My new book, The Great School Rethink, is just out from Harvard Education Press. In it, I argue that our system of schooling was never designed to do what we’re asking it to do: that decades of heralded reform efforts have failed to deliver and that the disruptions of the pandemic have created a remarkable opportunity to reimagine schooling.
Given all that, interviewers inevitably ask whether this means that we need more “innovation.” Let me go on the record: Nope. No way. No!
In fact, I tend to think that faith in the promise of innovation, while understandable, has actually served to hobble improvement efforts.
I’ll explain. As I put it when discussing the “innovation trap” in the book, “It may seem counterintuitive in a book about ‘The Great Rethink,’ but I regard ‘innovation’ as a dirty word.”
In fact, one of the things that’s consistently tripped up educational improvement over the years is the cult of “innovation” and the unhealthy fascination with “innovative” models. What’s my gripe? Well, mostly it’s that “innovation” isn’t actually a thing.
Rightly understood, “innovation” is a means, not an end. It’s a process, not a goal.
Here’s what I mean: Walk into an Apple store and tell them you’d like to buy an “innovative” iPhone. Reach out to Tesla and tell them you want to buy a really “innovative” car. These companies are known as innovators, and yet, the staff would look at you like you were a nut. Why? Because innovation isn’t a thing—it’s a lazy adjective. (This is why you should flee if a salesperson ever tells you, “This gadget is super innovative!” What they’re really saying is, “It does lots of useless things in flashy ways!”)
Today’s cars are safer than they were 20 years ago. There are electric vehicles that can go hundreds of miles on a single charge. Today’s iPhones have mind-blowing cameras and processing capacity. They can communicate and monitor health data in ways that would boggle the minds of the engineers who staffed NASA’s lunar program. But none of this arose from some vague call to “innovate.” These changes were attempts to solve practical problems. Now, solving those problems entailed innovative thinking, but innovation was the byproduct—not the goal.
In other words, what matters is what these things do. Whether they’re “innovative” is irrelevant. That’s why innovation is a bad word. It’s a distraction. It pulls us away from asking whether this change is good for students, educators, or learning, and toward whether it sounds cool or is novel.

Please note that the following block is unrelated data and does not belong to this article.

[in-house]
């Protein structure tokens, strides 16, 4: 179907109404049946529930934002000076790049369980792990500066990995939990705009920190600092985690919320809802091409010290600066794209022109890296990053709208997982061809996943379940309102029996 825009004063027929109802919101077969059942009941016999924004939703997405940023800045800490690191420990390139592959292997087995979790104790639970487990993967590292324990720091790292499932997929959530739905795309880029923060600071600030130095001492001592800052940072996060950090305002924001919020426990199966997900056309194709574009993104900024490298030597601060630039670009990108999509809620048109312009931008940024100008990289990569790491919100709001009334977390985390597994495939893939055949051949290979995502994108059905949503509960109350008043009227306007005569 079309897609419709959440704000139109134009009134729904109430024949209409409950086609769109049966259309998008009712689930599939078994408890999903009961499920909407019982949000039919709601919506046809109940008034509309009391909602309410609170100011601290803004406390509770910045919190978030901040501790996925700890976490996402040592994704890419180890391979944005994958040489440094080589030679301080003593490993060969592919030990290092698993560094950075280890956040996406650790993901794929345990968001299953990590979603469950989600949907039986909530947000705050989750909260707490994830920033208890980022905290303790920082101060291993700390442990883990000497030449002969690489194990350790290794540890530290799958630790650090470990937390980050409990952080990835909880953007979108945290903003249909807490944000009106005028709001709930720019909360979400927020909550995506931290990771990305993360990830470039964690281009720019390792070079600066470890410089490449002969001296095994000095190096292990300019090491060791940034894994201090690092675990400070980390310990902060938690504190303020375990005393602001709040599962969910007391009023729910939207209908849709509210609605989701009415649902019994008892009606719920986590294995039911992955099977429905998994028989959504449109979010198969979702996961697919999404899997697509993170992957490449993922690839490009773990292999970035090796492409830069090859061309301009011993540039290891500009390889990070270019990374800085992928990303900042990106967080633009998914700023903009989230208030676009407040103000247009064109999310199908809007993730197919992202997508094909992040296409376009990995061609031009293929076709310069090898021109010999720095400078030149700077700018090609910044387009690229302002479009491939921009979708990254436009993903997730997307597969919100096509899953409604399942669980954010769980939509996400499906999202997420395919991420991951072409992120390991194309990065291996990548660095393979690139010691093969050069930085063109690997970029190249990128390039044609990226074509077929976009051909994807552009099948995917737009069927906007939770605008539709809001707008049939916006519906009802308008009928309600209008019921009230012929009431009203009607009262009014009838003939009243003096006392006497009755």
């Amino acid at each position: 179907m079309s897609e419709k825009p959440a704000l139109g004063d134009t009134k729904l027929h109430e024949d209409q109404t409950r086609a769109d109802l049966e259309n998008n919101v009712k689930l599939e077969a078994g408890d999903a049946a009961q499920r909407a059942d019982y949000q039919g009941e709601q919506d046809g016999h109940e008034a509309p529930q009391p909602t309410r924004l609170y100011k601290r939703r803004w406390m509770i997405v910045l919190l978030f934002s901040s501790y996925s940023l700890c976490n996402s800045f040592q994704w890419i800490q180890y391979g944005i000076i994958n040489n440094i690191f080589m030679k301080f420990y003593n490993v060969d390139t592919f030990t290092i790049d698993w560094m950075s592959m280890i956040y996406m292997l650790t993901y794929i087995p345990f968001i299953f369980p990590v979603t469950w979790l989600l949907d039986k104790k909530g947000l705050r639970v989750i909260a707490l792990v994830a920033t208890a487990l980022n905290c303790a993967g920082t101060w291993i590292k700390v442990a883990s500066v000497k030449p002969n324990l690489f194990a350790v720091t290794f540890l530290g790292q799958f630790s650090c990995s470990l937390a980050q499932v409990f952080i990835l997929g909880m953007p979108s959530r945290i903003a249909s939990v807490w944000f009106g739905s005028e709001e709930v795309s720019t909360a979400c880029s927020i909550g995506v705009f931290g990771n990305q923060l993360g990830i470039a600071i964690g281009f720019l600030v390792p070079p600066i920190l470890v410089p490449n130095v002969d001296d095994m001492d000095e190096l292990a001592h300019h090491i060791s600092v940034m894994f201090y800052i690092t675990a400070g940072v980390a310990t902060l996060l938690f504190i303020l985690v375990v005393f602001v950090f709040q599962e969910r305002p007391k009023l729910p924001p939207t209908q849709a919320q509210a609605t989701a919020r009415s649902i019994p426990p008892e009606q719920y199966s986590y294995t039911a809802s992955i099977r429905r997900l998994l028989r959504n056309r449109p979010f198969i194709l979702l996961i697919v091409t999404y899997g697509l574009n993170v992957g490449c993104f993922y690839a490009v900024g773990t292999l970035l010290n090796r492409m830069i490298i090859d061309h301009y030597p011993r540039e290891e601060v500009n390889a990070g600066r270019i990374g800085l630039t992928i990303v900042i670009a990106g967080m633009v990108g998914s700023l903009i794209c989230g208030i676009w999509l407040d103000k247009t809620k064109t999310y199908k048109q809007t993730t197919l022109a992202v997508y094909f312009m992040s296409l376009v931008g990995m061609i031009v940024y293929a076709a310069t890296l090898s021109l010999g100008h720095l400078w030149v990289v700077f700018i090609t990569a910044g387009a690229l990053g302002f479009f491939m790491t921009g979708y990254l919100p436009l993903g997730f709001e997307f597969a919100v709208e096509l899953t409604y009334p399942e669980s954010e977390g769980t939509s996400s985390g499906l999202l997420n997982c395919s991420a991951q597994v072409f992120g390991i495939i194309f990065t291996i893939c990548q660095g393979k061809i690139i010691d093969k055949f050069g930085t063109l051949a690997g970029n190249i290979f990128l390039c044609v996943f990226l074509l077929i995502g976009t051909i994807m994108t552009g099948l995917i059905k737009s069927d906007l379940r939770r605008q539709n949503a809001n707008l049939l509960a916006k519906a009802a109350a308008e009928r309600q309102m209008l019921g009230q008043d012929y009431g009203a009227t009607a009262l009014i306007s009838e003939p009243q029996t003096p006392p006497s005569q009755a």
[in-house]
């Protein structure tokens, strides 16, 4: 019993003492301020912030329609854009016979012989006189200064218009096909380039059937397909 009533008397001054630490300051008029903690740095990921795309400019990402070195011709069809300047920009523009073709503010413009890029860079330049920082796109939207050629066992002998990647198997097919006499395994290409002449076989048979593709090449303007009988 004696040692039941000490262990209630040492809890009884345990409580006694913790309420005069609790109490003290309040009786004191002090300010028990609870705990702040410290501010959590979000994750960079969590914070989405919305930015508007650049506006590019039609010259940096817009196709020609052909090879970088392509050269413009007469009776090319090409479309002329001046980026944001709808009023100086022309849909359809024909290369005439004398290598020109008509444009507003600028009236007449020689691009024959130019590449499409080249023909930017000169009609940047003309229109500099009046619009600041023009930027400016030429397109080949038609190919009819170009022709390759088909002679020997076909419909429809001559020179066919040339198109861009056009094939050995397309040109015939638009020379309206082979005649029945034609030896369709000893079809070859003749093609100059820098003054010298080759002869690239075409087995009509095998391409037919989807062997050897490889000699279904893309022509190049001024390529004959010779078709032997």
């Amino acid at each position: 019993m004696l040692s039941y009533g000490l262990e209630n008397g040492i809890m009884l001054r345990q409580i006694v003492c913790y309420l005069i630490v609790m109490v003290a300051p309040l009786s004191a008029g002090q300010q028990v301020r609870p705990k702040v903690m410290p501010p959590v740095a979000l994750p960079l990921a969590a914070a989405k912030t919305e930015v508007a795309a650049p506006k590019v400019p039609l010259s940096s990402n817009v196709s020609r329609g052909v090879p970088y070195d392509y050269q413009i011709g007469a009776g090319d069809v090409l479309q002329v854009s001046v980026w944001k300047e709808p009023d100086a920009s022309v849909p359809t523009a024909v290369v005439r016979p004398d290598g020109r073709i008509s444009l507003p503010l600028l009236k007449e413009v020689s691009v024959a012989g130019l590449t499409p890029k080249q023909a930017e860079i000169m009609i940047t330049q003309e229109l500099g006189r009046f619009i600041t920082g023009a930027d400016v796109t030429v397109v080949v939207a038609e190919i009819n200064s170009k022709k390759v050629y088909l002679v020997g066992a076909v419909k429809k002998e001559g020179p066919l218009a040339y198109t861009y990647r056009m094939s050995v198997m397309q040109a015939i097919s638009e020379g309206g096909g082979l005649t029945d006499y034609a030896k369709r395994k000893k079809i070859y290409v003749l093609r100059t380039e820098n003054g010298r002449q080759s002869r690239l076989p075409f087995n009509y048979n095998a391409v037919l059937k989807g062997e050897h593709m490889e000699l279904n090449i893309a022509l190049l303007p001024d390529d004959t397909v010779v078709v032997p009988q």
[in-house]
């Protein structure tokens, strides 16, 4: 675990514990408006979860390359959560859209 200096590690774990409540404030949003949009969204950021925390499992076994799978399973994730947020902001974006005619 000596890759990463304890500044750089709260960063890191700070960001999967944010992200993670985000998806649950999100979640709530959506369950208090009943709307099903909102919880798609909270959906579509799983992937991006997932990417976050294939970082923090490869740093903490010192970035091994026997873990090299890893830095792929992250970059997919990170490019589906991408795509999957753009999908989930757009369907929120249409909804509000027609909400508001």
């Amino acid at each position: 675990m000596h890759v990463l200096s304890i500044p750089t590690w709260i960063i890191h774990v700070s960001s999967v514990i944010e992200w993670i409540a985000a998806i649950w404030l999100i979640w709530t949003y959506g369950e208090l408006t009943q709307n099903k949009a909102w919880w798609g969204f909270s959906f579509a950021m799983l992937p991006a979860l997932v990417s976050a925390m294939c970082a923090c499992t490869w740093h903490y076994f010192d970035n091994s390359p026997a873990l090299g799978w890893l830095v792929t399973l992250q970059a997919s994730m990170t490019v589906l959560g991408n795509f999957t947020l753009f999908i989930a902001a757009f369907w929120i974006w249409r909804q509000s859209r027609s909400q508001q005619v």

The allure of “innovation” has created a “fire, ready, aim” problem in education. Fueled by the promise of overhyped innovations and the expectation that every new superintendent will show up with fresh solutions, education cycles through scads of reforms at a rapid pace. This makes it tough to be sure that the proposed fix is a good match for the problem—or even that we know exactly what the problem is.
How do we combat that tendency? It starts by getting clear about the problem you’re trying to solve. Failure to do that can easily do more harm than good, with the spinning wheel of half-baked solutions turning into a convenient distraction from the real work at hand.
A classic example of this innovation-for-innovation’s-sake thinking is the district that moved to digital textbooks and a digital curriculum but lacked the requisite bandwidth. The superintendent got cheered as an innovator, but students and teachers wound up worse off. Books and resources took forever to load, turning 10-minute assignments into marathon sessions. Kids found it tougher to do homework on the bus or on the way to soccer, since they couldn’t get reliable access to online assignments. Meanwhile, teachers and students alike struggled with glitchy portals and forgotten passwords. The heralded “solution” created more problems than it solved.
Knowing whether an intervention will help requires knowing what the problem is. Which kids are struggling? Why? How do we know? Be skeptical of sure-fire solutions before getting those answers. If innovative reforms come out of this problem-solving process, great. If the solutions are boring or old-fashioned? That’s fine, too. Like I said, innovation is a means, not an end.
The opinions expressed in Rick Hess Straight Up are strictly those of the author(s) and do not reflect the opinions or endorsement of Editorial Projects in Education, or any of its publications.